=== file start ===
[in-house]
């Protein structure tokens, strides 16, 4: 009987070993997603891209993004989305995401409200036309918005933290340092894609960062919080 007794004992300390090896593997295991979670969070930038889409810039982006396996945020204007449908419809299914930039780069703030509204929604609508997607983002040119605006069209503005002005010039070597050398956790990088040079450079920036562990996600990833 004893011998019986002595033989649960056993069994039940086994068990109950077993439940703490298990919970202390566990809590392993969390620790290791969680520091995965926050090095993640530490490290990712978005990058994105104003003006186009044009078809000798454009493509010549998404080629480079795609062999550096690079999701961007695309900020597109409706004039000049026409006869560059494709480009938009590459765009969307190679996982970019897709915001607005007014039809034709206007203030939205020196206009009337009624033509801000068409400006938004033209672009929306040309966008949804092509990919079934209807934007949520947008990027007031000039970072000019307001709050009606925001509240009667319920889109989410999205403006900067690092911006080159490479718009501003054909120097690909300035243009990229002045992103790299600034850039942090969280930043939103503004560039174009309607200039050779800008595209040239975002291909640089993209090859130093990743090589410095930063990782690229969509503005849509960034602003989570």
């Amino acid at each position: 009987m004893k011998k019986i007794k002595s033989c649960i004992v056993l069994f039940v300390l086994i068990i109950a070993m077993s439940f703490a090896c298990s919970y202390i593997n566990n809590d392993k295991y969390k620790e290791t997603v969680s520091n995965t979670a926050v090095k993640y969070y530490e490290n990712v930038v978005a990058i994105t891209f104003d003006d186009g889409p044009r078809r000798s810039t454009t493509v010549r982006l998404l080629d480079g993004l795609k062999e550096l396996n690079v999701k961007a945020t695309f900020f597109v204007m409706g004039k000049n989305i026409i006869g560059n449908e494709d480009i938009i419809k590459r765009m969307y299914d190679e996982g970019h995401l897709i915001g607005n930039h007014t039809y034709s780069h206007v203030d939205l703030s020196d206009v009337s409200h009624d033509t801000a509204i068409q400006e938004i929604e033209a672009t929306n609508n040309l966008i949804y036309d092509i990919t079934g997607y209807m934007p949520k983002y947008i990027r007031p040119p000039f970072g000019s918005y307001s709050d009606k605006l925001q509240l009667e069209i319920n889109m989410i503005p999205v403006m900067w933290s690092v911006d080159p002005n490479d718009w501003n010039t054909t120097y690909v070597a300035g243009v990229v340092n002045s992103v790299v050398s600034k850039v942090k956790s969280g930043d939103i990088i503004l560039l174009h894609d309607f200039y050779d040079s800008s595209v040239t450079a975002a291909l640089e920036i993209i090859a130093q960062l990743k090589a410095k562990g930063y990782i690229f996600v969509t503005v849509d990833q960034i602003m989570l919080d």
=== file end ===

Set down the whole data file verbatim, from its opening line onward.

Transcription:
[in-house]
């Protein structure tokens, strides 16, 4: 009987070993997603891209993004989305995401409200036309918005933290340092894609960062919080 007794004992300390090896593997295991979670969070930038889409810039982006396996945020204007449908419809299914930039780069703030509204929604609508997607983002040119605006069209503005002005010039070597050398956790990088040079450079920036562990996600990833 004893011998019986002595033989649960056993069994039940086994068990109950077993439940703490298990919970202390566990809590392993969390620790290791969680520091995965926050090095993640530490490290990712978005990058994105104003003006186009044009078809000798454009493509010549998404080629480079795609062999550096690079999701961007695309900020597109409706004039000049026409006869560059494709480009938009590459765009969307190679996982970019897709915001607005007014039809034709206007203030939205020196206009009337009624033509801000068409400006938004033209672009929306040309966008949804092509990919079934209807934007949520947008990027007031000039970072000019307001709050009606925001509240009667319920889109989410999205403006900067690092911006080159490479718009501003054909120097690909300035243009990229002045992103790299600034850039942090969280930043939103503004560039174009309607200039050779800008595209040239975002291909640089993209090859130093990743090589410095930063990782690229969509503005849509960034602003989570």
């Amino acid at each position: 009987m004893k011998k019986i007794k002595s033989c649960i004992v056993l069994f039940v300390l086994i068990i109950a070993m077993s439940f703490a090896c298990s919970y202390i593997n566990n809590d392993k295991y969390k620790e290791t997603v969680s520091n995965t979670a926050v090095k993640y969070y530490e490290n990712v930038v978005a990058i994105t891209f104003d003006d186009g889409p044009r078809r000798s810039t454009t493509v010549r982006l998404l080629d480079g993004l795609k062999e550096l396996n690079v999701k961007a945020t695309f900020f597109v204007m409706g004039k000049n989305i026409i006869g560059n449908e494709d480009i938009i419809k590459r765009m969307y299914d190679e996982g970019h995401l897709i915001g607005n930039h007014t039809y034709s780069h206007v203030d939205l703030s020196d206009v009337s409200h009624d033509t801000a509204i068409q400006e938004i929604e033209a672009t929306n609508n040309l966008i949804y036309d092509i990919t079934g997607y209807m934007p949520k983002y947008i990027r007031p040119p000039f970072g000019s918005y307001s709050d009606k605006l925001q509240l009667e069209i319920n889109m989410i503005p999205v403006m900067w933290s690092v911006d080159p002005n490479d718009w501003n010039t054909t120097y690909v070597a300035g243009v990229v340092n002045s992103v790299v050398s600034k850039v942090k956790s969280g930043d939103i990088i503004l560039l174009h894609d309607f200039y050779d040079s800008s595209v040239t450079a975002a291909l640089e920036i993209i090859a130093q960062l990743k090589a410095k562990g930063y990782i690229f996600v969509t503005v849509d990833q960034i602003m989570l919080d």